How Boeing Helped Design the Giant Magellan Telescope

Chile’s Atacama Desert makes for great stargazing. The dry air and sparse settlement are a major draw for astronomical observatories—the European Southern Observatory, the Carnegie Institution for Science, and the Llano de Chajnantor Observatory all operate multiple telescope sites on the region’s mountaintops.

The desert wind, however, is a problem. The air rushes around and through the enclosures that hold these massive but sensitive, precise instruments. Typically, observatories have responded with heavy mounts and robust structures that keep the mirrors steady amid the turbulence. But brute-force engineering has its limits.

The engineers behind the Giant Magellan Telescope realized as much when they started planning what will be the planet’s largest optical telescope. When it opens at Carnegie’s Las Campanas Observatory in 2022, its seven mirrors will yield a total diameter of 83 feet. That’s enough acreage to provide 10 times the resolving power of the Hubble Space Telescope—and more than enough to catch a passing breeze.

“The building is unprecedentedly large, 22 stories from the ground to the top of the building,” said Patrick McCarthy, the head of operations at the Giant Magellan Telescope Organization. “There’s more volume and thus more air inside. But as a large telescope we have higher and higher expectations for the image quality, and the things that affect it scale as the building gets larger.”

This includes vibration from the wind, but also the thermal properties inside the dome, like the temperature of the mirrors and heat dissipating from sun-warmed steel that’s been in the sun all day—both of which are affected by moving air. “Factoring those into the equation required reaching out to people with specialized skills,” McCarthy says.

So the astronomers called Boeing. In 2015, the Giant Magellan Telescope Organization partnered with the aircraft manufacturer that has just the right experience and technology to manage the airflow around the unconventional building.

Crossing Cultures

Skills and technologies have long criss-crossed between military, scientific, and civilian applications, and the payoff exists not just for the beneficiary clients, but the companies themselves, who see the trend as an opportunity to hone their techniques.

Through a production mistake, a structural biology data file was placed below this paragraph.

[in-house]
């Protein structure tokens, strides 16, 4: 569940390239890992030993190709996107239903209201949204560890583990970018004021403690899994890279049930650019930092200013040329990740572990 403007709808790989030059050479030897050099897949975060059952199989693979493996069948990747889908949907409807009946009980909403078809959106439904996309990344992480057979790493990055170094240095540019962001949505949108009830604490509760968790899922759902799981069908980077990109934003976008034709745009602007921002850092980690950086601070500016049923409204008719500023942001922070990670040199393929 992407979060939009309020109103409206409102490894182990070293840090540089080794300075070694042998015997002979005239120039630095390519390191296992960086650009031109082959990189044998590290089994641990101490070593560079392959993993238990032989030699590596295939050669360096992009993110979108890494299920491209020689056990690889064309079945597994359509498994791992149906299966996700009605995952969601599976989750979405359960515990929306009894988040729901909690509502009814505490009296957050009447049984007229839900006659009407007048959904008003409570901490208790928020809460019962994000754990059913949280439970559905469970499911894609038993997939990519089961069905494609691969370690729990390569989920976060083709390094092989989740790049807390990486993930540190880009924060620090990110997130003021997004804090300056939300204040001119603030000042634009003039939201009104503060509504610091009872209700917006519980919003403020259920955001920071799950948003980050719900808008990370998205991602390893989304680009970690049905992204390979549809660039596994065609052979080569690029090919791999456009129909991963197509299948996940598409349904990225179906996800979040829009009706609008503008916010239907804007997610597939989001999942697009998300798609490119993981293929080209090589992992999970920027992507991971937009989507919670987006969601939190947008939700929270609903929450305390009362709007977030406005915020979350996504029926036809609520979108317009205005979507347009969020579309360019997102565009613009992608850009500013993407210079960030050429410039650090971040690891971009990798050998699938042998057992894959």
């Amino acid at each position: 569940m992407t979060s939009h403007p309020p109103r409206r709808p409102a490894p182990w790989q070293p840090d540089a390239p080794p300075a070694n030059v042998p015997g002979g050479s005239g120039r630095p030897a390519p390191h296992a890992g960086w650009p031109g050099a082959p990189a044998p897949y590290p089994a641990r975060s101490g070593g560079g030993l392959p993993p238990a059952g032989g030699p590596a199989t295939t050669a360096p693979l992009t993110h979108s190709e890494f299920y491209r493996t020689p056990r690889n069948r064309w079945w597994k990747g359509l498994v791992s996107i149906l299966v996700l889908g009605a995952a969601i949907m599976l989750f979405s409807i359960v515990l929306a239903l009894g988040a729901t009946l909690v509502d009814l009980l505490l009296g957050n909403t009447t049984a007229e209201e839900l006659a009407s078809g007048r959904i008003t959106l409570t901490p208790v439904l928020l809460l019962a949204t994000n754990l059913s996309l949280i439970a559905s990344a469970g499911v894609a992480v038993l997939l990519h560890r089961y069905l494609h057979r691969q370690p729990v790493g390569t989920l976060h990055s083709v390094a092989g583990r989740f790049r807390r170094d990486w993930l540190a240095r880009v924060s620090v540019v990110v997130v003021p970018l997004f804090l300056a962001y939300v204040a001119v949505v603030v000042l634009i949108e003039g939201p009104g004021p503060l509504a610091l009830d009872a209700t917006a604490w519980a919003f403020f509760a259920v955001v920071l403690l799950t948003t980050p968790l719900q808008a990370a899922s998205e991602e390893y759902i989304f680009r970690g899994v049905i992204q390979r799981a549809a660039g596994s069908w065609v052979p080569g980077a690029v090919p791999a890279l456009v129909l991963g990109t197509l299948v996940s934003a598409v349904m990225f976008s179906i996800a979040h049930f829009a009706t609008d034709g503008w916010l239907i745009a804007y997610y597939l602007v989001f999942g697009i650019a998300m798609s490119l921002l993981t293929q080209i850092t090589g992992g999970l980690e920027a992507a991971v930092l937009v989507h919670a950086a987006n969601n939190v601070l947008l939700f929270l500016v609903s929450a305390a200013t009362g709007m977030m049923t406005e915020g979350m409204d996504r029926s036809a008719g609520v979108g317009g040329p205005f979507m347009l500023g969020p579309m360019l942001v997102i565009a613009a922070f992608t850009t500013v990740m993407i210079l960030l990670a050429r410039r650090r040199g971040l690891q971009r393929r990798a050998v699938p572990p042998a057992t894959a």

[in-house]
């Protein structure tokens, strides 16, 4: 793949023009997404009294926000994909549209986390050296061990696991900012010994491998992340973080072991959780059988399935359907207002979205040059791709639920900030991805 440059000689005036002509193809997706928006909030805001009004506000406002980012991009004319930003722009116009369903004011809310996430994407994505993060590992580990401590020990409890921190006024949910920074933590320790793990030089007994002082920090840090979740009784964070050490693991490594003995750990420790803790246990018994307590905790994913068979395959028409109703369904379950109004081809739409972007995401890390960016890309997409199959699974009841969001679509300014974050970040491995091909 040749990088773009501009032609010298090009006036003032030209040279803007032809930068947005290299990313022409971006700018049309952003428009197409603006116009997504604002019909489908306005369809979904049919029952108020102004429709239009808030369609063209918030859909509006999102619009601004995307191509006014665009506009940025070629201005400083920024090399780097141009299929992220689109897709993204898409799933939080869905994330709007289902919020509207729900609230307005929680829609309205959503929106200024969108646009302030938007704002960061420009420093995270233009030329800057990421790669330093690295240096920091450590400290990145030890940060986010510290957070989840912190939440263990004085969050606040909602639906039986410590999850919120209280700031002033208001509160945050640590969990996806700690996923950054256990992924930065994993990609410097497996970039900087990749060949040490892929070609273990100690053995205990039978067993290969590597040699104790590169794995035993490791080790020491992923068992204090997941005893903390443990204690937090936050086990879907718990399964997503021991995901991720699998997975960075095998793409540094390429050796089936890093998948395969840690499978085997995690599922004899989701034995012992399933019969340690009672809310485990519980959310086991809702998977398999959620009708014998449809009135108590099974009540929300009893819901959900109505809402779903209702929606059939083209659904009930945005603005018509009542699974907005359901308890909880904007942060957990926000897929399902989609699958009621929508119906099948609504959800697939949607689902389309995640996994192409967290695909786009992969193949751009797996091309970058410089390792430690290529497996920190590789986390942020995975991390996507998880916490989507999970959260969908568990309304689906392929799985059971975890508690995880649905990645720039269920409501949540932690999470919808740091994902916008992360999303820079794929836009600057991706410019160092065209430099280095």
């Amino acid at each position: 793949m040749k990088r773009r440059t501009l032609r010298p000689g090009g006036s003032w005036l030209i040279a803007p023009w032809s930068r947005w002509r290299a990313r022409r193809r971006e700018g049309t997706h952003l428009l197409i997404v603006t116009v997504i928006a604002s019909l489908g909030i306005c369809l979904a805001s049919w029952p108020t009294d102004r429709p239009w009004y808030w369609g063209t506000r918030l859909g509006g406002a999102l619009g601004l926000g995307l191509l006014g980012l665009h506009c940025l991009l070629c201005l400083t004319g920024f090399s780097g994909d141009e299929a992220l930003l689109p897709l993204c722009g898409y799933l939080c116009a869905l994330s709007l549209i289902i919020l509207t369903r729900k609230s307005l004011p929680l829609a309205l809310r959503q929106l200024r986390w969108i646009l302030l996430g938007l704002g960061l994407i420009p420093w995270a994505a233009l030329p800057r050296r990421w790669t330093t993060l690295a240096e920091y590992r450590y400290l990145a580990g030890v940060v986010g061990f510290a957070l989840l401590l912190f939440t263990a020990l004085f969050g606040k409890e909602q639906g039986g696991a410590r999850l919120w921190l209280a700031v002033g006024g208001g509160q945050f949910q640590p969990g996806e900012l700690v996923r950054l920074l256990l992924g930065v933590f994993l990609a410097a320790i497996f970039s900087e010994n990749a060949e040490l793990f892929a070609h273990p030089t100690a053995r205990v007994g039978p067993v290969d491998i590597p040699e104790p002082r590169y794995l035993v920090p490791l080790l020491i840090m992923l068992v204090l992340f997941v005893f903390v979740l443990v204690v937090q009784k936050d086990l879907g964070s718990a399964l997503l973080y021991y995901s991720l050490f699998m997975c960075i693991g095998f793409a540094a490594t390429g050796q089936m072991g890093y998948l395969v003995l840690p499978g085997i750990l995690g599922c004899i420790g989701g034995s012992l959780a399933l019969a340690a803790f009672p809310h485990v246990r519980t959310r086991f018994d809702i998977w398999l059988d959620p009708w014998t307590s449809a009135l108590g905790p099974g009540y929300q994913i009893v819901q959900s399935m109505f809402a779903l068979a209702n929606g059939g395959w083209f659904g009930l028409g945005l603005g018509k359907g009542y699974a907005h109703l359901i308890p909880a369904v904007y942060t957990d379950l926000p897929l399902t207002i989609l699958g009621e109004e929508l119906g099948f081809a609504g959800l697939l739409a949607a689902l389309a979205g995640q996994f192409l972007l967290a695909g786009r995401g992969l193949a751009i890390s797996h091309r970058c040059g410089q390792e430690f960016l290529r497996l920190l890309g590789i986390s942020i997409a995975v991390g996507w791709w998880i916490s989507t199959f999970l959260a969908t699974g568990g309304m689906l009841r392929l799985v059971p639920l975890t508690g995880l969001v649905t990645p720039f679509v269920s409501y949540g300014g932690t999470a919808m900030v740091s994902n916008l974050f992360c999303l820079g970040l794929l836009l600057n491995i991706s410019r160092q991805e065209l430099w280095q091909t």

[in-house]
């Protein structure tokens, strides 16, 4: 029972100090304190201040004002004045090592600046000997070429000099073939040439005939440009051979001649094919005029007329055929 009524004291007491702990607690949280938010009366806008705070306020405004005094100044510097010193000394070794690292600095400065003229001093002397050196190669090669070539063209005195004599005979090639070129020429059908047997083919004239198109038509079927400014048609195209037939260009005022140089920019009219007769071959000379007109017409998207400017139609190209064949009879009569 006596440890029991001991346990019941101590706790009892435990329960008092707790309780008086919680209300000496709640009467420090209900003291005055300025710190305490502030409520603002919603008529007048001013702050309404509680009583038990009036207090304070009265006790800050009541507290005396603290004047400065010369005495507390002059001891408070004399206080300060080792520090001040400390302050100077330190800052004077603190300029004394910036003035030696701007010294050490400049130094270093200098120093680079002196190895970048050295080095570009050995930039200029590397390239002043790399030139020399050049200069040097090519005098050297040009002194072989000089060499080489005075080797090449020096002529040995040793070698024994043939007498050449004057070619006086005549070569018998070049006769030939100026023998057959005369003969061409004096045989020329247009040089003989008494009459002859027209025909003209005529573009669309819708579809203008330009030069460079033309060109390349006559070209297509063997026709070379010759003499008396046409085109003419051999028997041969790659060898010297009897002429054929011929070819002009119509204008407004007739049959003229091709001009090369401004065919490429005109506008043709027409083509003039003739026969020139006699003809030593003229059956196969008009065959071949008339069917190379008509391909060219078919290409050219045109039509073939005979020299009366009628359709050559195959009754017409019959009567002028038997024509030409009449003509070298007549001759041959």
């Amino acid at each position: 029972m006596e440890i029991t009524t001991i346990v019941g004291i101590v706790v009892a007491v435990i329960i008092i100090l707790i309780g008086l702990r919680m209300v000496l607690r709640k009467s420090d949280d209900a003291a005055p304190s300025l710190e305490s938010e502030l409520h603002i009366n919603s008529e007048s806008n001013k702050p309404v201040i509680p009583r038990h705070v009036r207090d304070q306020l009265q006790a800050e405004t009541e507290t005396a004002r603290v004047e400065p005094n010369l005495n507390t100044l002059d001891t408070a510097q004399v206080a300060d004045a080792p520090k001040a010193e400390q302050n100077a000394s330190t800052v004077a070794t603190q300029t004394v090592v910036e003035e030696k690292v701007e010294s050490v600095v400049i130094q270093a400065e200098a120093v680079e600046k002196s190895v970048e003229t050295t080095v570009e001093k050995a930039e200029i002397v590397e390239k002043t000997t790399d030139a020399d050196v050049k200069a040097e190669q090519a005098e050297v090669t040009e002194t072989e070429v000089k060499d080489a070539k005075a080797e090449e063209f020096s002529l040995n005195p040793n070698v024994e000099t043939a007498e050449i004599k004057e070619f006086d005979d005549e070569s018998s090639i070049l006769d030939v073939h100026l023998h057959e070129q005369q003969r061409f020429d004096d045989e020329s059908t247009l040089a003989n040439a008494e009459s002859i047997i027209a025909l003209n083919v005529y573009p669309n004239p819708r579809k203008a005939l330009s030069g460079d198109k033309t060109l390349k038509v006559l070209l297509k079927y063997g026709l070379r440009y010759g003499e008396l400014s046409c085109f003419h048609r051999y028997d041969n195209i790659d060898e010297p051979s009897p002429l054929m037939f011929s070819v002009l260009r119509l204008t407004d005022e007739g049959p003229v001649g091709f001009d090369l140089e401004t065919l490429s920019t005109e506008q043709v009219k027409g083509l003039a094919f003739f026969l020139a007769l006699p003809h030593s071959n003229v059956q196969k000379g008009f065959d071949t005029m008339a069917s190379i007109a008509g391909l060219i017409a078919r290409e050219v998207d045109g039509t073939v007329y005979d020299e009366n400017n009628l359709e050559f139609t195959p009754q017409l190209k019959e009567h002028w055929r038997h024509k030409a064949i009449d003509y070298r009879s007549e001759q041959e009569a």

“When we take our toolset and apply it in different ways, we tend to exercise our muscles differently, like with cross-training,” said Bill Norby, a senior manager of aerosciences at Boeing Research & Technology, the division that helped out the astronomers. “Using our strategies in a way that’s not typical, we learn more and build strength and versatility.” In the future, he says, that analytical work could influence how Boeing orients rockets on a launch pad, or influence ground-based optical system designs for the Department of Defense.

Technological crossovers aren’t unique to Boeing—rival defense contractor Lockheed developed an underwater turbine for power generation based on the propellers of its C-130J military cargo airplane.

Lockheed Martin

Boeing’s rival defense contractors have their own cross-pollination programs. Lockheed Martin engineers used a thermally resistant plastic they developed for the F-35 fighter jet in a communications satellite. They developed an underwater turbine for power generation based on the propellers of the C-130J military cargo airplane. They collaborated with rocket and satellite company SpaceDev to adapt more fighter jet technology in the new Dream Chaser spaceplane being developed to transport astronauts and cargo into low-Earth orbit or to the International Space Station. “Ultimately we want to use our scale to transfer ideas across products and create something new.,” says Keoki Jackson, Lockheed’s chief technology officer. “Take GPS—it began for us a military program but now it touches literally billions of people every day. ”